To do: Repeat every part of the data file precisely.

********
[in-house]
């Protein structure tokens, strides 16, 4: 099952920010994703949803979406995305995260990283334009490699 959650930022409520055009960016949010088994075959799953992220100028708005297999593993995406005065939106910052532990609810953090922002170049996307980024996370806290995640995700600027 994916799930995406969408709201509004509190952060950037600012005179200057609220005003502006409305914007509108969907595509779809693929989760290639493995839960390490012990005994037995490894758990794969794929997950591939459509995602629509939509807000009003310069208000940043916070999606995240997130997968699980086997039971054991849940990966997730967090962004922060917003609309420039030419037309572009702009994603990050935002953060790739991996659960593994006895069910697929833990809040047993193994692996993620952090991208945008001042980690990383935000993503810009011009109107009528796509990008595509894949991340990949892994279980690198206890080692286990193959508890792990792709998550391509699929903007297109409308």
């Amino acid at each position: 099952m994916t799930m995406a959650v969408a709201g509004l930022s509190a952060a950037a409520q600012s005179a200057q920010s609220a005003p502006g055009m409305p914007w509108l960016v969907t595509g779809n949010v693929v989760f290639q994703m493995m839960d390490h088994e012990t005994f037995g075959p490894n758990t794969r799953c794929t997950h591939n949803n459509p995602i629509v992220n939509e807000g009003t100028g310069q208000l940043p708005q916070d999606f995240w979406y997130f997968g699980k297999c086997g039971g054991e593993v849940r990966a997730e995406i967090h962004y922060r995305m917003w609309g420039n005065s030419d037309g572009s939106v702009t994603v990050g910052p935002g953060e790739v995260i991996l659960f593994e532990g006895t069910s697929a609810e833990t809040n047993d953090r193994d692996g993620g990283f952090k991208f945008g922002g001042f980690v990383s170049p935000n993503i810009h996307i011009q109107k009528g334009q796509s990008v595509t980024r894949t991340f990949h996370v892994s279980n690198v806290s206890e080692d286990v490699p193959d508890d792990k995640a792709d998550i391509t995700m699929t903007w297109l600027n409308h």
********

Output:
[in-house]
């Protein structure tokens, strides 16, 4: 099952920010994703949803979406995305995260990283334009490699 959650930022409520055009960016949010088994075959799953992220100028708005297999593993995406005065939106910052532990609810953090922002170049996307980024996370806290995640995700600027 994916799930995406969408709201509004509190952060950037600012005179200057609220005003502006409305914007509108969907595509779809693929989760290639493995839960390490012990005994037995490894758990794969794929997950591939459509995602629509939509807000009003310069208000940043916070999606995240997130997968699980086997039971054991849940990966997730967090962004922060917003609309420039030419037309572009702009994603990050935002953060790739991996659960593994006895069910697929833990809040047993193994692996993620952090991208945008001042980690990383935000993503810009011009109107009528796509990008595509894949991340990949892994279980690198206890080692286990193959508890792990792709998550391509699929903007297109409308």
């Amino acid at each position: 099952m994916t799930m995406a959650v969408a709201g509004l930022s509190a952060a950037a409520q600012s005179a200057q920010s609220a005003p502006g055009m409305p914007w509108l960016v969907t595509g779809n949010v693929v989760f290639q994703m493995m839960d390490h088994e012990t005994f037995g075959p490894n758990t794969r799953c794929t997950h591939n949803n459509p995602i629509v992220n939509e807000g009003t100028g310069q208000l940043p708005q916070d999606f995240w979406y997130f997968g699980k297999c086997g039971g054991e593993v849940r990966a997730e995406i967090h962004y922060r995305m917003w609309g420039n005065s030419d037309g572009s939106v702009t994603v990050g910052p935002g953060e790739v995260i991996l659960f593994e532990g006895t069910s697929a609810e833990t809040n047993d953090r193994d692996g993620g990283f952090k991208f945008g922002g001042f980690v990383s170049p935000n993503i810009h996307i011009q109107k009528g334009q796509s990008v595509t980024r894949t991340f990949h996370v892994s279980n690198v806290s206890e080692d286990v490699p193959d508890d792990k995640a792709d998550i391509t995700m699929t903007w297109l600027n409308h």